It is noteworthy that normal CU and malicious CU have different characteristics of and as shown in Table 1, where indexes types of GOF tests: KS and CM.


Status of PUNormal CU CU CU CU



Based on the values of and , we will estimate BPA of current sensing data of each CU and their “reputation level” for robust CSS as follows: where is “reputation level” of the th CU according to hypothesis , and it can be determined based on history observation of the th CU as follows: where is the index of current sensing interval and and are updated from the previous sensing interval according to global decision:

By using and , types of CUs will be easily distinguished. The normal CU has positive value of both and that will be increased after updating step. of always Yes and of always No malicious CUs are almost negative and tend to decrease after updating step. On the other hand, both values of opposite CU are negative and have a tendency to decrease. We define “malicious threshold” as to reject the attack of malicious CR in CSS, so that the CU, which has either or , will be determined as malicious CU. The sensing data of malicious CUs will not be considered to make global decision by giving them and .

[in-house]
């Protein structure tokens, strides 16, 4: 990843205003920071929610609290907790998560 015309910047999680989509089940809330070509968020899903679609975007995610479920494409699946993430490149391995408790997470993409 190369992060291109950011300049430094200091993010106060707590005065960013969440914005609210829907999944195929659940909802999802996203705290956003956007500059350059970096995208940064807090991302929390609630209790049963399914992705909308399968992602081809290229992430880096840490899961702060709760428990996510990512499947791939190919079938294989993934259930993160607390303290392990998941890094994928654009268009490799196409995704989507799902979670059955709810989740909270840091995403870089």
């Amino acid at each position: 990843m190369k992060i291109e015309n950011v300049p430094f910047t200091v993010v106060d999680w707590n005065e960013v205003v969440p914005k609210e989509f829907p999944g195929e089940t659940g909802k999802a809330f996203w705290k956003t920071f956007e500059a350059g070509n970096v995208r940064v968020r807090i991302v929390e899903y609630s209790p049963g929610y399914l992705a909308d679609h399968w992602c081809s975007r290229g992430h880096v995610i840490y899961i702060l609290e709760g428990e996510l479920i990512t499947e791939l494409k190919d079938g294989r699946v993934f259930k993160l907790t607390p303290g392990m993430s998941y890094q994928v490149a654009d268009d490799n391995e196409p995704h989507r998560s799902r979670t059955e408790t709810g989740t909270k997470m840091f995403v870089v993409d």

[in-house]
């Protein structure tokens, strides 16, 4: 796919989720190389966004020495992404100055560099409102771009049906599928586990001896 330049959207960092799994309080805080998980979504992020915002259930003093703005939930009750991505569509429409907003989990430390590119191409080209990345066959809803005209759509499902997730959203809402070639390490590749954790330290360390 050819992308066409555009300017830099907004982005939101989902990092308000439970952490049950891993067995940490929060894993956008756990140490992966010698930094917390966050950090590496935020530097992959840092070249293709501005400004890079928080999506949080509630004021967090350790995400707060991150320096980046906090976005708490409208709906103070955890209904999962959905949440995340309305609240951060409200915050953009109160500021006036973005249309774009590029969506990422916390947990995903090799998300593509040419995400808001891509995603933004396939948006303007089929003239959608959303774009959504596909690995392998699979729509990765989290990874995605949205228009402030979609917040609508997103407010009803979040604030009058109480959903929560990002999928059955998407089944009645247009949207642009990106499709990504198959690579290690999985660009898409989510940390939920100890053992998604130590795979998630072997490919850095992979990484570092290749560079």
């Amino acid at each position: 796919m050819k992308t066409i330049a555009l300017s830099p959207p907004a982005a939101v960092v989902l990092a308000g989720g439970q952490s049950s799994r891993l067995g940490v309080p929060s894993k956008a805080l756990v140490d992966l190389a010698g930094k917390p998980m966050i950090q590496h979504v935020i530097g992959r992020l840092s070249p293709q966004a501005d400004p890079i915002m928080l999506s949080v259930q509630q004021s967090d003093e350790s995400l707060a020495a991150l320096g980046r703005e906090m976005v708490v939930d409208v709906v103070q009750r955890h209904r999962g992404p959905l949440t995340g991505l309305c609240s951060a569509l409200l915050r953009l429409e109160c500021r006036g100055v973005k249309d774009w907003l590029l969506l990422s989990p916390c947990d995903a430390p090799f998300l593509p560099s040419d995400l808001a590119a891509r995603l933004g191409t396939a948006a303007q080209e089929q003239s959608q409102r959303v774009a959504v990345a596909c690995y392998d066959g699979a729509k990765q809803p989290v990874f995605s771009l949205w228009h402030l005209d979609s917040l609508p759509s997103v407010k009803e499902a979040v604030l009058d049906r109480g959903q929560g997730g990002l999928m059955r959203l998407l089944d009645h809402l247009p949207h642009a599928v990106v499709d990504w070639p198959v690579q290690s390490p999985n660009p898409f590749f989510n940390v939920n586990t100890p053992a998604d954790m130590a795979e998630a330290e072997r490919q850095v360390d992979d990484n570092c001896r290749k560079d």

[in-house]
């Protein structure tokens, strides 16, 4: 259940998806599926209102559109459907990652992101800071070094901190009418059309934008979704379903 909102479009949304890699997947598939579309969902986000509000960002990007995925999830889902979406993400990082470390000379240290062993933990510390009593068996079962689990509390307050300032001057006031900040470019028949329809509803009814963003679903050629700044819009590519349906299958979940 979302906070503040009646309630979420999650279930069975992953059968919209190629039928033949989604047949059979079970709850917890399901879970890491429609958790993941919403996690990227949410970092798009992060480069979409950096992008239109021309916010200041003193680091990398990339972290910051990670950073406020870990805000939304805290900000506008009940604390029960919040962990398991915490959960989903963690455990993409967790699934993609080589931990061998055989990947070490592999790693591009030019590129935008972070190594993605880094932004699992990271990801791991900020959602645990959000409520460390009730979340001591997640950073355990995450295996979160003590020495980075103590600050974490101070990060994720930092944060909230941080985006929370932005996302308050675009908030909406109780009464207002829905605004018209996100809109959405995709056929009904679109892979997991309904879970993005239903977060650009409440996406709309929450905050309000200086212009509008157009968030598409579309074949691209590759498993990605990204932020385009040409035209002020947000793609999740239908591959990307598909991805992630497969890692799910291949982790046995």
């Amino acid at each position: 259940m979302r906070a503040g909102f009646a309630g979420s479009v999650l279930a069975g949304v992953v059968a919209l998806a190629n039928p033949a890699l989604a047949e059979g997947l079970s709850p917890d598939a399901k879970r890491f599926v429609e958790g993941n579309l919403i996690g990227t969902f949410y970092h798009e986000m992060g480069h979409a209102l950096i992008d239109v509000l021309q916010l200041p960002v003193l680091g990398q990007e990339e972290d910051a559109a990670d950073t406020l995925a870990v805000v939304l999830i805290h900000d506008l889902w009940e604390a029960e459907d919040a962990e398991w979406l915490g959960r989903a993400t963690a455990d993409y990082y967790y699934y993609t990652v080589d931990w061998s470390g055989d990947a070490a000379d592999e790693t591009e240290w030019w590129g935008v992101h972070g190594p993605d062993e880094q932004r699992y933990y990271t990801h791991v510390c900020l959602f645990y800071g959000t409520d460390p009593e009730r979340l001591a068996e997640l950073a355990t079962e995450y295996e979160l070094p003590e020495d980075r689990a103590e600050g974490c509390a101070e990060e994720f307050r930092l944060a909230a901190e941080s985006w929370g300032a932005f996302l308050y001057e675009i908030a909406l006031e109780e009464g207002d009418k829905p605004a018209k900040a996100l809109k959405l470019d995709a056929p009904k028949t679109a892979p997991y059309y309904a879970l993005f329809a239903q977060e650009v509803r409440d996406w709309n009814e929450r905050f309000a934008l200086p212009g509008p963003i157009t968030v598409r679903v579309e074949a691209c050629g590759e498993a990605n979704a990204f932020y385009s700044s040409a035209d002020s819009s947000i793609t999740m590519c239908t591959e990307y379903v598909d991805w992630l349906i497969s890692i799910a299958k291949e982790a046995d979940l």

The BPA of all CUs will be combined with their reputation levels as where and are set of normal CUs and number of members of the set, respectively.

Because the error in estimating and ,   can be bigger than , we need to normalize those values as

3.3. DS Theory Combination

The DS theory will be used to combine the BPA of both GOF tests according to each hypothesis as follows:

Finally, the global decision will be made as follows: where is the threshold for global decision.